My companions, neither of whom had seen the Fall since 1993, needed some persuasion to come along but came away saying it was better than they expected. They commented on the smugness of `that guitar player'; he was apparently beaming `Look at me, I'm in The Fall' across to them. The new Fall are definitely better now they've had practice and got their own material to perform, but they still lack the drive that Hanley gave them.



Cambs: good solid gig

Southend Chinnerys, May 12


Southend: stormer. Four sets of encores (Smithy present for all of them). Young people in audience. Rico v. good. Big New Prinz the highlight as usual, Bound also got an airing.

Their new tactic of starting a new song about three-quarters of the way through the previous one is great - even the ropey ones (He Pep, Hurricane) fly past.



I agree, Southend gig was great one. It was really small venue and absolutely packed. Have they played Bound before in this tour? Cracking song, shame about the bland version in MS. Last night was somehow resembling Leicester gig. Maybe the small venue gets the best out of the band.

Luton Venue 21, May 13


Right then.

MES wore the same trousers that he's worn at every Fall gig I've ever been to (those black ones with the pleats and the cheap black belt), but as usual wore a watch I'd never seen before (a huge digital thing that probably dates to 1981).

Silly people in crowd "dancing" (ie charging about) knocked me into the bass speaker in front of the stage during Ol Gang, just as I'd picked up my beer. This was my last bit of beer for the night and the bar had closed. I was upset, but not as upset as I was when I realised it used to be the music that left me winded, and now it takes a thump!

The venue was quite odd, it was very new and shiny with a shiny circular bar with lots of lights almost in the middle of the hall. It had a youth club sort of feel to it, but at the same time was a pretty comfortable place for 30 and 40 somethings to watch a gig in. The stage had three steps going up to it, the width of the stage, like something out of a Busby Berkeley musical, but sadly MES didn't make use of them. Anyone attempting to climb or jump up them was warded off by a burly bouncer, whose main activity however, seemed to be collecting plastic beer glasses in one place at the end of the steps. The beer was surprisingly good, Grolsch was available at any rate and the taps were very shiny, of course. There was plenty of room at the front because I reckon half the people there had never heard of The Fall (Luton is the kind of place where people are so pleased to see a touring band they go anyway).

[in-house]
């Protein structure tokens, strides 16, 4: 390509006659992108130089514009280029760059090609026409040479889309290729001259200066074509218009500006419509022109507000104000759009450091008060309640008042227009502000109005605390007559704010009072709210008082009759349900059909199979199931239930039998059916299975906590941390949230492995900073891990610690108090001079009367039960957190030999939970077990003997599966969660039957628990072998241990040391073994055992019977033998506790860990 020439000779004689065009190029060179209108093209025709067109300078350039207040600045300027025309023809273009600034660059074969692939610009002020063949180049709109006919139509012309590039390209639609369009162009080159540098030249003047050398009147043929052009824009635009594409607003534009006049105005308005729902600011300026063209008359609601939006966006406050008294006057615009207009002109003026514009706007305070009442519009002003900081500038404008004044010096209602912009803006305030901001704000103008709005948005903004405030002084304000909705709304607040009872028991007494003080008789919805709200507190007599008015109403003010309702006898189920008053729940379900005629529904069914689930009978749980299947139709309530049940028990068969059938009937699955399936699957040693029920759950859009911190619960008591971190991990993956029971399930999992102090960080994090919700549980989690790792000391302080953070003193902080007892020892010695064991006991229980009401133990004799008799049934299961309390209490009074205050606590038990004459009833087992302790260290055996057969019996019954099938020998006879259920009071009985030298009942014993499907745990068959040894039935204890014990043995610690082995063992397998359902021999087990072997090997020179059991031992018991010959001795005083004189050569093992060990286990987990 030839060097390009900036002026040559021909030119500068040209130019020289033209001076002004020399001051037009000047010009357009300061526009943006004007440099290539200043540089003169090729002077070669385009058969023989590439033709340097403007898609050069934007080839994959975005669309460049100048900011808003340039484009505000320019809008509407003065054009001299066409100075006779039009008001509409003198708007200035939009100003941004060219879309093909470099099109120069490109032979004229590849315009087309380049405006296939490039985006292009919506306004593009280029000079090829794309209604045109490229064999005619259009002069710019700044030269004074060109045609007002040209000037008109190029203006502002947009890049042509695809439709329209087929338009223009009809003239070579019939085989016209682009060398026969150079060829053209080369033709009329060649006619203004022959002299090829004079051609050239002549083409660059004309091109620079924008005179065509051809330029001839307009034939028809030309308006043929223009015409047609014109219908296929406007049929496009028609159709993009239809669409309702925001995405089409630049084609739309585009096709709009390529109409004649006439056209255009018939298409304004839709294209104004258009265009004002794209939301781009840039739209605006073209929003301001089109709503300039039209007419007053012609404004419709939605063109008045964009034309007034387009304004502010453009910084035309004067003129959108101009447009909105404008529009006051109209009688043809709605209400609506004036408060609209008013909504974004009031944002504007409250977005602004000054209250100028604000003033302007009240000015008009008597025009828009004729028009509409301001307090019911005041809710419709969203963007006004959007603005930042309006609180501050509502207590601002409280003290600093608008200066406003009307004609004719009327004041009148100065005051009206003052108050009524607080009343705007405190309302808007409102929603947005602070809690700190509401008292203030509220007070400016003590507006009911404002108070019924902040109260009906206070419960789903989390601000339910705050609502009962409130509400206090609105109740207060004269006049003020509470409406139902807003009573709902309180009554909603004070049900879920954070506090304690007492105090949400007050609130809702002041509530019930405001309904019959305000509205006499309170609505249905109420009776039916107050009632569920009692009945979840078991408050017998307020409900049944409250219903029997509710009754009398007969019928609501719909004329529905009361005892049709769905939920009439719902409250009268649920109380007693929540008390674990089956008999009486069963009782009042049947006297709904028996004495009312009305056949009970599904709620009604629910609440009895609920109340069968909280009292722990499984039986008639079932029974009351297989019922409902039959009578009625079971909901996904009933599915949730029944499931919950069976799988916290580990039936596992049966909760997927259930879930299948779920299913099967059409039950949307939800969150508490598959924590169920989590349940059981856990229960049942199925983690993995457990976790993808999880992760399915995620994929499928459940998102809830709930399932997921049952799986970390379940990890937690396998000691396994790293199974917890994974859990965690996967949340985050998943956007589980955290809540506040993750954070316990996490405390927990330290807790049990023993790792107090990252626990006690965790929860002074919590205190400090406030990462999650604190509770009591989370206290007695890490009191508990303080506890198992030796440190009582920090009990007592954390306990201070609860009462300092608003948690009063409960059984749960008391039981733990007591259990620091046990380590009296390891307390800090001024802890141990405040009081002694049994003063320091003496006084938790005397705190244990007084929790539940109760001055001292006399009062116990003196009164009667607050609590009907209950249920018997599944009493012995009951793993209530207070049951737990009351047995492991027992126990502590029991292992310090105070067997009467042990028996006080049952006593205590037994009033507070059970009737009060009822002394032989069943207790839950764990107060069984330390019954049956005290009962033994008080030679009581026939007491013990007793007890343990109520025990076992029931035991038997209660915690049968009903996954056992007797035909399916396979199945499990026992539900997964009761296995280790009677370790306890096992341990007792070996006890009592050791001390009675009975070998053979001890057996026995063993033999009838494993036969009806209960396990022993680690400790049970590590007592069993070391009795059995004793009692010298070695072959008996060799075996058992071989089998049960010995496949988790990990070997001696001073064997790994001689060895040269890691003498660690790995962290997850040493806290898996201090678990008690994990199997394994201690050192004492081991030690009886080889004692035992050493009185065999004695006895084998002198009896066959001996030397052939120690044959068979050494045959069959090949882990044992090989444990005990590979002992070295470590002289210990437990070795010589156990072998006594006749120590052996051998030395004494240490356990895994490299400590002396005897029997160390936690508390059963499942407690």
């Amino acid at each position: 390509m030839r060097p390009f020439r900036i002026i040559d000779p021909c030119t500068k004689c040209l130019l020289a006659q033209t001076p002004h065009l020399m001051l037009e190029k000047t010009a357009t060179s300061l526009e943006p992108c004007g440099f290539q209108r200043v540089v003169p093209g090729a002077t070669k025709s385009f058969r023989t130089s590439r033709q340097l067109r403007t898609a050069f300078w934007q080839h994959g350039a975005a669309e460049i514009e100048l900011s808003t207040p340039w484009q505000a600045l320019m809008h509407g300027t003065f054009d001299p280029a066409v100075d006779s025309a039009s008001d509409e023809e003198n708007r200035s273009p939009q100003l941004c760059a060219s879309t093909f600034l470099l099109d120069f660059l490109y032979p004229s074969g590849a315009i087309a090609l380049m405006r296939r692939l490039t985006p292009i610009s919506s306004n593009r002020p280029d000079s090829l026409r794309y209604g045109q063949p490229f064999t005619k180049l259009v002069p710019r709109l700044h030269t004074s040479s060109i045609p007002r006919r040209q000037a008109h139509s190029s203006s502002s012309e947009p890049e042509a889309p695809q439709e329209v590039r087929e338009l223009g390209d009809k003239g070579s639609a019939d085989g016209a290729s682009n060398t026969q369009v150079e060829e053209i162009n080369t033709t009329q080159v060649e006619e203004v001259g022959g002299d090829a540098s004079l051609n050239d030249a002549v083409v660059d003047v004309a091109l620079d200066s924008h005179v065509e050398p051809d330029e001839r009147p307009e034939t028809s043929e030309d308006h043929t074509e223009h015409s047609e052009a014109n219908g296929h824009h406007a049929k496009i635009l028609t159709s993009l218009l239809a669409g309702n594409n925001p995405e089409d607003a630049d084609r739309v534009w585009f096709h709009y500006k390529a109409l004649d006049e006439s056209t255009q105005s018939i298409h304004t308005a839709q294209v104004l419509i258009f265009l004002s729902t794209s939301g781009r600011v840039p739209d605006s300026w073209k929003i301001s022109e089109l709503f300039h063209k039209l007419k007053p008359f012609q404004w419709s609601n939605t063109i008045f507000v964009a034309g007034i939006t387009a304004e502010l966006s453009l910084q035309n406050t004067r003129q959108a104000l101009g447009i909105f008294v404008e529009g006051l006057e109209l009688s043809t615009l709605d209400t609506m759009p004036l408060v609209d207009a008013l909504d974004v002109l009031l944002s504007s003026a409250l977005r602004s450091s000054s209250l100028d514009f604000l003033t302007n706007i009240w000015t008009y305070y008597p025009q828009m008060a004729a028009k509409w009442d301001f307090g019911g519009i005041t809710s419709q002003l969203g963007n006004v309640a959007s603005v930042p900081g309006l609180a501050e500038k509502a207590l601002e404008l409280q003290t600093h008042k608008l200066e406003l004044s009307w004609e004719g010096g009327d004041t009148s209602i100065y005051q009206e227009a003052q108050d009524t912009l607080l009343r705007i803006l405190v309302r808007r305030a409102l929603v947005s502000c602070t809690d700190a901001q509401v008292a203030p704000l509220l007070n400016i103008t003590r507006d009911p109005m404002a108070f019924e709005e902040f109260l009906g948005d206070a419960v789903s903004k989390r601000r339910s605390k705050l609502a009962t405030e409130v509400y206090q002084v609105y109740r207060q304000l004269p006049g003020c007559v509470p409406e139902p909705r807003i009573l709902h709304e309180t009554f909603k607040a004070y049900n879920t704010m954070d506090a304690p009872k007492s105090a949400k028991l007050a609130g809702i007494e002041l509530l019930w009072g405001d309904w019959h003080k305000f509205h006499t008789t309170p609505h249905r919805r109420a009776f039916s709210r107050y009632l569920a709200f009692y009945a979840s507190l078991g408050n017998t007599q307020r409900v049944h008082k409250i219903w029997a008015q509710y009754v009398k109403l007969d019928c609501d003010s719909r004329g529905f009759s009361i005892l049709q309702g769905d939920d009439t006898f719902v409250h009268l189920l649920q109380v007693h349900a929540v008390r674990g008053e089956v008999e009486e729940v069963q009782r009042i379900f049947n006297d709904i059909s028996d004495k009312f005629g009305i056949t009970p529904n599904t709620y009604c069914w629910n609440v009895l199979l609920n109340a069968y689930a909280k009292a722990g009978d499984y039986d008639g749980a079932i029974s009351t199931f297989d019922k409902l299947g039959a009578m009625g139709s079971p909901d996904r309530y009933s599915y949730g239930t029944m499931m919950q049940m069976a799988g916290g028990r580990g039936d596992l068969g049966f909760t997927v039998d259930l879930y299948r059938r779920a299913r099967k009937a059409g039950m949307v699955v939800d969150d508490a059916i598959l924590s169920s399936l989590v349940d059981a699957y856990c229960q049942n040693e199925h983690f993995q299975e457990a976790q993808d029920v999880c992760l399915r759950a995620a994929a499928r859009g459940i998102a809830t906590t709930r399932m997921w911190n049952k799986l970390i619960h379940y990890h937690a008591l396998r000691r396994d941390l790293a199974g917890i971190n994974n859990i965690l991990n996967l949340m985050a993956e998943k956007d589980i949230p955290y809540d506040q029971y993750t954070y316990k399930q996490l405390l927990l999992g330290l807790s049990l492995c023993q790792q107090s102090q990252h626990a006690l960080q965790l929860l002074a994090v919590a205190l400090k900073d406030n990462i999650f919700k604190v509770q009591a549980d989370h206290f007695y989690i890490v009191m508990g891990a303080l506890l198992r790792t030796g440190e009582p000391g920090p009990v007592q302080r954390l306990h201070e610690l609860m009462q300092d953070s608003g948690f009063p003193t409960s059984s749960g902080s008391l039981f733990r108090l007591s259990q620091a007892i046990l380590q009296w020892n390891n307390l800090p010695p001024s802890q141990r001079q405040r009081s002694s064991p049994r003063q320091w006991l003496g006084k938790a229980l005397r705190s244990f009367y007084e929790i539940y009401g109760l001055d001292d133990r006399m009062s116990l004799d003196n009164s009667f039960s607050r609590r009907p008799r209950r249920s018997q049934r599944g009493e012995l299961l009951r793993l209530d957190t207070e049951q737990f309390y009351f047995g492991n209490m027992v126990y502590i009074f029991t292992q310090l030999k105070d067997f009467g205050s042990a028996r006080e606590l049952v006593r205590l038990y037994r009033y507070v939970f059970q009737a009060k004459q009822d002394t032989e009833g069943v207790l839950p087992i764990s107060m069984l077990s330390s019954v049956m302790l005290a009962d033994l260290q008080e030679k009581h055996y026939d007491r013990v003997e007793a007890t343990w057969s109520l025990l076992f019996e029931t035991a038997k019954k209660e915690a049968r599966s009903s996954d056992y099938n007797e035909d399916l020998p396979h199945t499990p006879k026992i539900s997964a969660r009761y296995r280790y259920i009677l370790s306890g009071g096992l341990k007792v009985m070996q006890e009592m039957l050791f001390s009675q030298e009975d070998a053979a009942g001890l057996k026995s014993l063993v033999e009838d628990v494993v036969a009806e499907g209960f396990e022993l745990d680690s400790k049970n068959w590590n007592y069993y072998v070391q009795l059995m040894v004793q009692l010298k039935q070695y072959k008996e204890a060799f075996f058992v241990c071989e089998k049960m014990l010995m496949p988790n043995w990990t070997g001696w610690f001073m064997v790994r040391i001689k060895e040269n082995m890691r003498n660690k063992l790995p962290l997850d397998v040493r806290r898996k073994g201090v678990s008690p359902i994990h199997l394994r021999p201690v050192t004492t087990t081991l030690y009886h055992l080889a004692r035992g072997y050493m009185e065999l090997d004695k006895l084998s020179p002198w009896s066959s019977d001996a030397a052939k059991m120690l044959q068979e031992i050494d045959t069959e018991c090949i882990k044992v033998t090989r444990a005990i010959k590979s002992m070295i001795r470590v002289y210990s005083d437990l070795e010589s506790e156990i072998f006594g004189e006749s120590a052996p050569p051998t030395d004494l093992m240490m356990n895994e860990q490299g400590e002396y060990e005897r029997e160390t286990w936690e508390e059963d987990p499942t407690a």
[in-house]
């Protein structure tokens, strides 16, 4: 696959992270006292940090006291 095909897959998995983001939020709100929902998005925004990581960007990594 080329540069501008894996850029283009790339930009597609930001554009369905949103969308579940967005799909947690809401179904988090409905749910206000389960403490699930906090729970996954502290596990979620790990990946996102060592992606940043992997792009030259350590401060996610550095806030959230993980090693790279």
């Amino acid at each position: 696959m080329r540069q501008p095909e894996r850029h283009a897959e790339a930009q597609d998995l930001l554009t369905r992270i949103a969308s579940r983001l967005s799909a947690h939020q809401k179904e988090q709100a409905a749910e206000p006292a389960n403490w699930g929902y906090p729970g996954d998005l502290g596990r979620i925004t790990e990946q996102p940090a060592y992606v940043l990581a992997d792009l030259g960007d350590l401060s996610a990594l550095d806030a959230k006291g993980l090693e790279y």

Interesting drunk in the pub beforehand was standing next to me at the bar, swaying back and forth very gently, mumbling something incomprehensible every time the barmaid said anything to me. He was not in the band.

Weather cloudy, a short drive with no incidents, and remarkably we found the venue very quickly without having a clue where it was.

I'll tell you about the music later, michael,


Lee Taylor:

The last time I saw The Fall was at The Ritz in Manchester last Christmas, they were awful...not tonight, a great gig, energy, powerful playing and MES givin' it some. The set really flowed with the more asbstract tracks like Hurricane sounding like interesting soundscapes rather than a baggy racket......all the "Marshall" tracks were spot on and delivered with a real punch in the guts......the stripped down "And therein" sounded like it should always have been played like that...."Big New Prinz" was a corker, MES spitting out the words like they'd just been written and if he didn't get them out , there'd be trouble...."Jet Boy", a New York Dolls classic was done to perfection.... the crowd were up for it and gave them the reception they desrved......it wouldn't have been a Fall gig if someone didn't get a lashing and this time the roadie got it for the dead keyboard (is this a stock requirement for The Fall?) which, never the less MES made him play (can't remember which song).....Jacket on, jacket off, twat the mic, stalk the stage, check yer nails, tonight Mathew, MES & co. were the mighty Fall........